The tips to share to help protect those around you from COVID vaccine scams include:

  • Don’t pay to sign up for the COVID vaccine. Anyone who asks for a payment to put you on a list, make an appointment for you, or reserve a spot in line is a scammer.
  • You can’t pay to get early access to the vaccine. That’s a scam.
  • Are you on Medicare? You don’t have to pay to get the COVID-19 vaccine. Only scammers will ask you to pay.
  • Ignore sales ads for the vaccine. You can’t buy it – anywhere. It’s only available at federal- and state-approved locations.
  • No legitimate person will call, text, or email you about the vaccine or ask for your Social Security, bank account, or credit card number. That’s a scam, too.

Heed these tips and share them widely with those you know.

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Those of us who are not health care workers, essential workers or the highest-priority cohort in our state to receive the COVID-19 vaccine are patiently awaiting our turn. We are anxious to receive the vaccine for our personal safety and health, while monitoring complaints about vaccine rollouts in different states.

As we have reported before, criminals and fraudsters prey on unsuspecting victims who have been anxious (understandably so) about many different issues that have arisen since the beginning of the pandemic, including their jobs, the infection rate of COVID-19, the prevalence of COVID-19 in their community, obtaining relief through funds from the state or federal government, and unemployment payments.

The pandemic has been used by fraudsters and scammers to attempt to obtain personal information or money from victims. These scams have included phishing schemes, telephone schemes and the introduction of malware and ransomware into networks and systems to obtain personal information or money under false pretenses.

With the development and rollout of COVID-19 vaccines, the fraudsters and scammers continue to prey on the uncertainty and anxiety of individuals in figuring out how and when they will be vaccinated. Each state has its own rollout plan, and these plans frequently change depending on the number of allocated vaccines and how they will be distributed and administered. Unfortunately, whenever there is confusion in communication, fraudsters and scammers are at their best.

It has been widely reported that there has been an increase in attempted fraud by criminals around COVID-19 vaccinations. These schemes include emails and telephone calls to individuals providing them with information about how they can get vaccinated in advance of their scheduled time. Fake websites are set up for appointments where the criminals request individuals to input their personal information, including their name, date of birth, address and Social Security number, in order to secure a vaccination time slot.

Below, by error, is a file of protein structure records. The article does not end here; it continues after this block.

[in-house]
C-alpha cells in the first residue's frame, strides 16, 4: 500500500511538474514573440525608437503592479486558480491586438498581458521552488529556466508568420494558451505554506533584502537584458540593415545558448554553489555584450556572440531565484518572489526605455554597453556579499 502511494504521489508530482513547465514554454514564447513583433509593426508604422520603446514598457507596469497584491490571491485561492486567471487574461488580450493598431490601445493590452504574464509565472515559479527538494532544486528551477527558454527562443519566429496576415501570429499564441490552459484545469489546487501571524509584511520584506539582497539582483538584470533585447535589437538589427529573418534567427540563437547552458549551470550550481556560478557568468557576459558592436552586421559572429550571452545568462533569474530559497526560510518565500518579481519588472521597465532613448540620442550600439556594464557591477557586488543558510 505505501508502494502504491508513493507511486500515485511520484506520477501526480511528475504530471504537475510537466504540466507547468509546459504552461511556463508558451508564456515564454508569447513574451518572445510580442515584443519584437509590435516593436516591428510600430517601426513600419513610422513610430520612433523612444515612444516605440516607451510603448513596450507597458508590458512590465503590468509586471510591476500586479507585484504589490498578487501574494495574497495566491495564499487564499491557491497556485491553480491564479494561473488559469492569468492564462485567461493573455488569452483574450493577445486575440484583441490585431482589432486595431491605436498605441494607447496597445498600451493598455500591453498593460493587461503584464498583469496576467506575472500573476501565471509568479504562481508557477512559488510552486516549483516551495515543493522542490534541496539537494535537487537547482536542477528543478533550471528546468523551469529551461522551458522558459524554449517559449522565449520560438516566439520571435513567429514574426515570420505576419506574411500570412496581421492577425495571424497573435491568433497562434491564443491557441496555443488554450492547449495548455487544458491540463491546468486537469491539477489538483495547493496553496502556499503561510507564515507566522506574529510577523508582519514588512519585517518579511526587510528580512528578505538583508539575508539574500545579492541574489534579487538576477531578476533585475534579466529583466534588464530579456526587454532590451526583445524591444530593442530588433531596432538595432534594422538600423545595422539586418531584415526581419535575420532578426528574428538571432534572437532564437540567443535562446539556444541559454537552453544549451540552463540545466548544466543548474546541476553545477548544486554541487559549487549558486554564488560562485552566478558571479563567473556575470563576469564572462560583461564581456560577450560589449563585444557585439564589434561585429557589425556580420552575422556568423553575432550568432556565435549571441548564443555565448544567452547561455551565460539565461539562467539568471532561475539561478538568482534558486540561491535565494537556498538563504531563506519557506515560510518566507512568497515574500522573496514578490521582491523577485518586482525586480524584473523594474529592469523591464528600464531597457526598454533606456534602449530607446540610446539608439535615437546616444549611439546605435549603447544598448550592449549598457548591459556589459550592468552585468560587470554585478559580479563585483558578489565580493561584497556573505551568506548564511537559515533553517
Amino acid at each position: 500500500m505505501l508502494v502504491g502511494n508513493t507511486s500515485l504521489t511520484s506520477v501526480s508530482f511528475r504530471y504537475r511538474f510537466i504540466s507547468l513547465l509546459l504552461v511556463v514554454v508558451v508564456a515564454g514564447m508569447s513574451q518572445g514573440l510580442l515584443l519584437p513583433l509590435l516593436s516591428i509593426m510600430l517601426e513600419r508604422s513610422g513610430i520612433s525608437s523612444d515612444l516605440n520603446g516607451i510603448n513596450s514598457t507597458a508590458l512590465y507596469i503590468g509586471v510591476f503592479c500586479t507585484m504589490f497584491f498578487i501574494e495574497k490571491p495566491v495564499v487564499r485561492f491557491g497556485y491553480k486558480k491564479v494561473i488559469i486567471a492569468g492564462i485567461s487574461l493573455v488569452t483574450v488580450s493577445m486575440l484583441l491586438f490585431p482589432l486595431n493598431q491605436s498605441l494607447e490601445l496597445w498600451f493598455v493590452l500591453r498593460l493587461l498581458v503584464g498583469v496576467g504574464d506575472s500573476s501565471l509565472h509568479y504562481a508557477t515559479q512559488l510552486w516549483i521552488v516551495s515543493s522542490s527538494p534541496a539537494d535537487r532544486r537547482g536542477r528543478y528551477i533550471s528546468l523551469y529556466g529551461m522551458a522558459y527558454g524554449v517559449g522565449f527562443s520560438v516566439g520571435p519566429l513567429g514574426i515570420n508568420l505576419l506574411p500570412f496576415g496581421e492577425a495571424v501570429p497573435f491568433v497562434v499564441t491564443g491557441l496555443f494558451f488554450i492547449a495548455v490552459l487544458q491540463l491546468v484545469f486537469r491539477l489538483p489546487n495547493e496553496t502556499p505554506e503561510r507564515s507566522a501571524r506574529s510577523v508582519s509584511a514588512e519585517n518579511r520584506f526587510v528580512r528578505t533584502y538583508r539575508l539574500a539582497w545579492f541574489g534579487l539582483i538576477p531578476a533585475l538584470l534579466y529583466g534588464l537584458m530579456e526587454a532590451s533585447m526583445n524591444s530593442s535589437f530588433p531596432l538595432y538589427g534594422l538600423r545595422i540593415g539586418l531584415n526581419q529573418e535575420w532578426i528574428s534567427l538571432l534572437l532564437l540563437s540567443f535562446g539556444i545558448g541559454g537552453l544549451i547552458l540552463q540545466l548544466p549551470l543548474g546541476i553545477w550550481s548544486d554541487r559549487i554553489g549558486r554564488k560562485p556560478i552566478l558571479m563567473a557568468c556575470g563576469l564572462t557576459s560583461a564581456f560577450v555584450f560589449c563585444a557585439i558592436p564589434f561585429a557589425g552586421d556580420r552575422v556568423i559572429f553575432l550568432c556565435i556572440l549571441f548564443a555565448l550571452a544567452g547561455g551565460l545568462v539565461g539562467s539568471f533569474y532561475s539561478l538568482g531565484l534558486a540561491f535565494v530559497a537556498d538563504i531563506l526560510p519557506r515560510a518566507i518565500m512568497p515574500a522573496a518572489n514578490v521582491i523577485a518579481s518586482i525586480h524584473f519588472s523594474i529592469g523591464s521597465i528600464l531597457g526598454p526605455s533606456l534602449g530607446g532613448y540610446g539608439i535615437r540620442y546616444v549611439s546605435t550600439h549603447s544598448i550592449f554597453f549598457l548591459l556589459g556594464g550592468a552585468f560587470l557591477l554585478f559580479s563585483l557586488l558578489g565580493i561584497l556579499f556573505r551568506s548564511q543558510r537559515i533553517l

In addition, there are some reports about a black market springing up around COVID-19 vaccinations and that scammers are luring victims to pay for vaccinations with the promise that, if they pay, they can jump the line to receive it. Unfortunately, it is very tempting, and many people are falling for it.

It has become such a problem that the Federal Trade Commission (FTC) has provided a warning and guidance to consumers about these widespread scams and how to protect oneself from them. The most basic tip is not to provide your personal, financial or health information to anyone who texts, calls or emails you regarding a COVID-19 vaccination. The FTC confirms in its warning that no legitimate healthcare site, provider or other entity that is distributing and administering vaccines will ask for this information in order for you to sign up for a vaccination when it is your turn.

As we have reported before, be very vigilant about requests to click on any links or attachments or to provide any personal information in the context of COVID-19, including around the vaccine or getting vaccinated. For more information, visit the FTC’s guidance here.

The Federal Trade Commission (FTC) is warning small businesses that they are being targeted by scammers through a new coronavirus-related scam. The scam “starts with an email that claims to come from the ‘Small Business Administration Office of Disaster Assistance.’ It says you’re eligible for a loan of up to $250,000 and asks for personal information like birth date and Social Security number.”

Unfortunately, many small businesses have been dramatically affected by the coronavirus and are seeking assistance to help retain their employees employed and keep their doors open for business. However, governmental agencies will never send an email advising you that you are eligible for a loan and will never ask for your Social Security number over email. Such material is sent through the mail and on official applications and letterhead.